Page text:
Keywords:  VASH; detyrosination; microtubule dynamics; microtubules; post-translational modifications; single-molecule tracking; super-resolution
  21. Nat Struct Mol Biol. 2023 Nov 23.
      Global changes in transcriptional regulation and RNA metabolism are crucial features of cancer development. However, little is known about the role of the core promoter in defining transcript identity and post-transcriptional fates, a potentially crucial layer of transcriptional regulation in cancer. In this study, we use CAGE-seq analysis to uncover widespread use of dual-initiation promoters in which non-canonical, first-base-cytosine (C) transcription initiation occurs alongside first-base-purine initiation across 59 human cancers and healthy tissues. C-initiation is often followed by a 5' terminal oligopyrimidine (5'TOP) sequence, dramatically increasing the range of genes potentially subjected to 5'TOP-associated post-transcriptional regulation. We show selective, dynamic switching between purine and C-initiation site usage, indicating transcription initiation-level regulation in cancers. We additionally detail global metabolic changes in C-initiation transcripts that mark differentiation status, proliferative capacity, radiosensitivity, and response to irradiation and to PI3K-Akt-mTOR and DNA damage pathway-targeted radiosensitization therapies in colorectal cancer organoids and cancer cell lines and tissues.
  22. Sci Adv. 2023 Nov 24. 9(47): eadg7488
      BMP15 is a conserved regulator of ovarian development and maintenance in vertebrates. In humans, premature ovarian insufficiency is caused by autoimmunity and genetic factors, including mutation of BMP15. The cellular mechanisms underlying ovarian failure caused by BMP15 mutation and immune contributions are not understood. Using zebrafish, we established a causal link between macrophage activation and ovarian failure, which, in zebrafish, causes sex reversal. We define a germline-soma signaling axis that activates macrophages and drives ovarian failure and female-to-male sex reversal. Germline loss of zebrafish Bmp15 impairs oogenesis and initiates this cascade. Single-cell RNA sequencing and genetic analyses implicate ovarian somatic cells that express conserved macrophage-activating ligands as mediators of ovarian failure and sex reversal. Genetic ablation of macrophages or elimination of Csf1Rb ligands, Il34 or Csf1a, delays or blocks premature oocyte loss and sex reversal. The axis identified here provides insight into the cells and pathways governing oocyte and ovary maintenance and potential therapeutic targets to preserve female fertility.
  23. Elife. 2023 Nov 21. pii: RP86507. [Epub ahead of print]12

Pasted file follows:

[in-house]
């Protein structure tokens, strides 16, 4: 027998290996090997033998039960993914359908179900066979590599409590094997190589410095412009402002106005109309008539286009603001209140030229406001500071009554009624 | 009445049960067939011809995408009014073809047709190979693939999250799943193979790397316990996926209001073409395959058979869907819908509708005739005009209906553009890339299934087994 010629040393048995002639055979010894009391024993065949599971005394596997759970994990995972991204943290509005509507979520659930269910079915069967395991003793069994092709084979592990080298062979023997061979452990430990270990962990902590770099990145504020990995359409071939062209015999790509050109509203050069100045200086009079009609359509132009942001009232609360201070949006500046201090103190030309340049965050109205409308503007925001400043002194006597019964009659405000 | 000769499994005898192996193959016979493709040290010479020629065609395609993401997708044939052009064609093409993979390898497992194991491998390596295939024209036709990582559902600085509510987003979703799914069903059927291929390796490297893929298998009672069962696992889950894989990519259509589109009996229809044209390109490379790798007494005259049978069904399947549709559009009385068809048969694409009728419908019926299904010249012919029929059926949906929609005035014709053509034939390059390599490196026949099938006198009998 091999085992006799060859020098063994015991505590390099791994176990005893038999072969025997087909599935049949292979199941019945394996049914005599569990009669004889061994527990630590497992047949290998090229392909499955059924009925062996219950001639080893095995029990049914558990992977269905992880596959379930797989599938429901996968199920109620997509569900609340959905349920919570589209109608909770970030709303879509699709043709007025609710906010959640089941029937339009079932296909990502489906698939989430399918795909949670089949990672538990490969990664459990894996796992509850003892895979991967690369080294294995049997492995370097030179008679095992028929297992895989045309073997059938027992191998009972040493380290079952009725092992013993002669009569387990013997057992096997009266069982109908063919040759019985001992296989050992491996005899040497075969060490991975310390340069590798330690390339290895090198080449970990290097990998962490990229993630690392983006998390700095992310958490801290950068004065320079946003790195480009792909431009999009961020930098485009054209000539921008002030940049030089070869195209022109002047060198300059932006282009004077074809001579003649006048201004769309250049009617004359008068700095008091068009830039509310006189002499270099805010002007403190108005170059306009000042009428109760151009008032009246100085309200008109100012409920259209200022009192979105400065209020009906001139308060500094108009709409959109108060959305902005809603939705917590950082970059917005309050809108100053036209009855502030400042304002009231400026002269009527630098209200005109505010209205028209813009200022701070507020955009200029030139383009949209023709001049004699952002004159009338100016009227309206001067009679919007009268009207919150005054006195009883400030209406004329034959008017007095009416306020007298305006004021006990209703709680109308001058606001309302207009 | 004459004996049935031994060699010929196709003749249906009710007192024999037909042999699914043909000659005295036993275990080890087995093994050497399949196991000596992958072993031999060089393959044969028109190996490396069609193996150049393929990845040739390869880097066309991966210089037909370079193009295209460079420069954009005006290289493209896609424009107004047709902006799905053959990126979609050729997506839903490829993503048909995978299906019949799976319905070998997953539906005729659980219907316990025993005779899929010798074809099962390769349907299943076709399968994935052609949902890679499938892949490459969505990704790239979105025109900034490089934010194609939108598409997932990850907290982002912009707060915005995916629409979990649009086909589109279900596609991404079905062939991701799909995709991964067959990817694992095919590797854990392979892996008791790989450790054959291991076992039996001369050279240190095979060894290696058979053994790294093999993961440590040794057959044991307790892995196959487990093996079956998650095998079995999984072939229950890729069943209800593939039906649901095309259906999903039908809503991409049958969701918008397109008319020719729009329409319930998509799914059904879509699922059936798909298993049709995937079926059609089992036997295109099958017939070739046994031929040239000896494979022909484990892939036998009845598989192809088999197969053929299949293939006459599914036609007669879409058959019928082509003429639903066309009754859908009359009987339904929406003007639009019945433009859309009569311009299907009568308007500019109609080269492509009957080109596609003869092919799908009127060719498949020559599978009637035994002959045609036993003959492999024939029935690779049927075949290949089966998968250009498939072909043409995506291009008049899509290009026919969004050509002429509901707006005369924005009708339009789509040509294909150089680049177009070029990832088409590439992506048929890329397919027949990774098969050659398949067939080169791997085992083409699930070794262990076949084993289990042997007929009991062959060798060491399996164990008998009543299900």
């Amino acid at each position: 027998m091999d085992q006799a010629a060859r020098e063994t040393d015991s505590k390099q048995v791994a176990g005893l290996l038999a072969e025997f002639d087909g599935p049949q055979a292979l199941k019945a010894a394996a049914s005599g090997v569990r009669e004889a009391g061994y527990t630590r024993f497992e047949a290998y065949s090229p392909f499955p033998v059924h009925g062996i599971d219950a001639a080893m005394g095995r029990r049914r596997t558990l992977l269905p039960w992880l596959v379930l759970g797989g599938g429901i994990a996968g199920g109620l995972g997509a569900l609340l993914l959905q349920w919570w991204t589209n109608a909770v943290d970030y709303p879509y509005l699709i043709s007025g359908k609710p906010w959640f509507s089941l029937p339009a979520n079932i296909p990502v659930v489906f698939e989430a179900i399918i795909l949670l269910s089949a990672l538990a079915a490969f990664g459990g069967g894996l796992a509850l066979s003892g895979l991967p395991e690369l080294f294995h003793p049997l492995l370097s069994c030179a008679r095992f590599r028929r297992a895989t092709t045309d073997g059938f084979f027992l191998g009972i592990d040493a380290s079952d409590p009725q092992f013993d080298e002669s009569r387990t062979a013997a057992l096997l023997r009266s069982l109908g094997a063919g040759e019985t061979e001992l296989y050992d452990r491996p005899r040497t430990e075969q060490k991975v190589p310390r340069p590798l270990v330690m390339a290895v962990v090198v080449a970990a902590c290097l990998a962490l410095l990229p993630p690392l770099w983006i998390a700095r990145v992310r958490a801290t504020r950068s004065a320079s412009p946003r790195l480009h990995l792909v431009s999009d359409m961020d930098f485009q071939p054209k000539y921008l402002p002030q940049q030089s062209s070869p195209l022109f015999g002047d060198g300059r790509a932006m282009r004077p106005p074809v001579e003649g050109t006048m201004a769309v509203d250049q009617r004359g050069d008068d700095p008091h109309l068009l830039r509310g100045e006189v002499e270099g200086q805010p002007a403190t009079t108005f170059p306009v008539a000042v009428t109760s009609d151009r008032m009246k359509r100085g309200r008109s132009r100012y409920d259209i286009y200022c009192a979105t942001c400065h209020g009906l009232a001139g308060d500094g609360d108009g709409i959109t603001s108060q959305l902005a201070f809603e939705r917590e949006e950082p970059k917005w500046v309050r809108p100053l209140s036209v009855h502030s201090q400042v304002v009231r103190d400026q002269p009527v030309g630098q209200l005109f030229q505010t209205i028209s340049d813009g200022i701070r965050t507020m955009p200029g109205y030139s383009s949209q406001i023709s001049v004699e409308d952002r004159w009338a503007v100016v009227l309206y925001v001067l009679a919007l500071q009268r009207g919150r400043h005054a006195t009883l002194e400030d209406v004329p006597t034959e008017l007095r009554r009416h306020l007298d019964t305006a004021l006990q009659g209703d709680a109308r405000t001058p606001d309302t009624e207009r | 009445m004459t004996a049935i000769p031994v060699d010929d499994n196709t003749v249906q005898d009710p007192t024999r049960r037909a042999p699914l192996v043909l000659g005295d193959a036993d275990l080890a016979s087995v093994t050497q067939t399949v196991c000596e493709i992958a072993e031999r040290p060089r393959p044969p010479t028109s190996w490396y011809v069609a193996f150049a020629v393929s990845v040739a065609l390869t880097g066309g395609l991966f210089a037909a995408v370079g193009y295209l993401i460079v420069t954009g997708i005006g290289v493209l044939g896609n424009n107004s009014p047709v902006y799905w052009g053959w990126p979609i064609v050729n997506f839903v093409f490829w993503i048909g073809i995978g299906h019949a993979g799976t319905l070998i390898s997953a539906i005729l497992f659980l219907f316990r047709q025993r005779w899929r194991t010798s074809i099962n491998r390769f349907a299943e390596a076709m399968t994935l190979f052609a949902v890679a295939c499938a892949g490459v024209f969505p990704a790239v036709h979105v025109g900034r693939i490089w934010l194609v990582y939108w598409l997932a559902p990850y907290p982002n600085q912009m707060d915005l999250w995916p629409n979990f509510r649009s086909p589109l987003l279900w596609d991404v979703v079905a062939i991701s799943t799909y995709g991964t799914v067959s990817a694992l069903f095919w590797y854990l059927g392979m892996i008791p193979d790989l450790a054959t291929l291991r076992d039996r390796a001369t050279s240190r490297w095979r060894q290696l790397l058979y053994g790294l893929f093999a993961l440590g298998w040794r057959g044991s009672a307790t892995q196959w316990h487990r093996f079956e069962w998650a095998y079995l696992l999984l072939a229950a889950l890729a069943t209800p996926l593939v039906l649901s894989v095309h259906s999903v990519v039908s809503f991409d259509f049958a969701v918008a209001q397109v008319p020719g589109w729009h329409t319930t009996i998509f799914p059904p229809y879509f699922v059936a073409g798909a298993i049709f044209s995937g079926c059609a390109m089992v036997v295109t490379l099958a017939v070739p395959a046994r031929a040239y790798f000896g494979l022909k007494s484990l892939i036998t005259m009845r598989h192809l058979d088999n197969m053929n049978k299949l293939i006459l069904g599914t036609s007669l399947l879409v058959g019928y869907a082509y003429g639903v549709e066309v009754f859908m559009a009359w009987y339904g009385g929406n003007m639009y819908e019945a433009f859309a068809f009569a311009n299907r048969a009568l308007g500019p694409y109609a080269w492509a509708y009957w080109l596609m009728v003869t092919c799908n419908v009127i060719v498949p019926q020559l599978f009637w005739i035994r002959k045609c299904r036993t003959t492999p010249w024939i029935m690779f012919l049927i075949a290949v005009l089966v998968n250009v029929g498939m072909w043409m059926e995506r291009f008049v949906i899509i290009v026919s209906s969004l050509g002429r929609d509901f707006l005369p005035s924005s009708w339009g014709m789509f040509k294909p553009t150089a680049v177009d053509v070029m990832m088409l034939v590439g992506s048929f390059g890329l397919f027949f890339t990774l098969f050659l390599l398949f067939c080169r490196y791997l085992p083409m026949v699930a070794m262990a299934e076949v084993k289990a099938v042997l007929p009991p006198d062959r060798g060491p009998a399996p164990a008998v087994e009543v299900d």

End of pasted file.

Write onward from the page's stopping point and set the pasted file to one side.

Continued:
In the lesioned zebrafish retina, Müller glia produce multipotent retinal progenitors that generate all retinal neurons, replacing lost cell types. To study the molecular mechanisms linking Müller glia reactivity to progenitor production and neuronal differentiation, we used single-cell RNA sequencing of Müller glia, progenitors and regenerated progeny from uninjured and light-lesioned retinae. We discover an injury-induced Müller glia differentiation trajectory that leads into a cell population with a hybrid identity expressing marker genes of Müller glia and progenitors. A glial self-renewal and a neurogenic trajectory depart from the hybrid cell population. We further observe that neurogenic progenitors progressively differentiate to generate retinal ganglion cells first and bipolar cells last, similar to the events observed during retinal development. Our work provides a comprehensive description of Müller glia and progenitor transcriptional changes and fate decisions in the regenerating retina, which are key to tailor cell differentiation and replacement therapies for retinal dystrophies in humans.
    Keywords:  developmental biology; light lesion; progenitors; regeneration; retina; scRNAseq; zebrafish
  24. J Cell Biochem. 2023 Nov 22.
      The correct assembly of the spindle apparatus directly regulates the precise separation of chromosomes in mouse oocytes, which is crucial for obtaining high-quality oocytes capable of successful fertilization. The localization, assembly, migration, and disassembly of the spindle are regulated by a series of spindle-associated proteins, which exhibit unique expression level variations and specific localization in oocytes. Proteomic analysis revealed that among many representative spindle-associated proteins, the expression level of nucleolar and spindle-associated protein 1 (NUSAP1) significantly increased after meiotic resumption, with a magnitude of change higher than that of other proteins. However, the role of NUSAP1 during oocyte meiosis maturation has not been reported. Here, we report that NUSAP1 is distributed within the cell nucleus during the germinal vesicle (GV) oocytes with non-surrounded nucleolus stage and is not enriched in the nucleus during the GV-surrounded nucleolus stage. Interestingly, NUSAP1 forms distinct granular aggregates near the spindle poles during the prophase of the first meiotic division (Pro-MI), metaphase I, and anaphase I/telophase I stages. Nusap1 depletion leads to chromosome misalignment, increased aneuploidy, and abnormal spindle assembly, particularly a decrease in spindle pole width. Correspondingly, RNA-seq analysis revealed significant suppression of the "establishment of spindle orientation" signaling pathway. Additionally, the attenuation of F-actin in NUSAP1-deficient oocytes may affect the asymmetric division process. Gene ontology analysis of NUSAP1 interactomes, identified through mass spectrometry here, revealed significant enrichment for RNA binding. As an RNA-binding protein, NUSAP1 is likely involved in the regulation of messenger RNA homeostasis by influencing the dynamics of processing (P)-body components. Overall, our results demonstrate the critical importance of precise regulation of NUSAP1 expression levels and protein localization for maintaining mouse oocyte meiosis.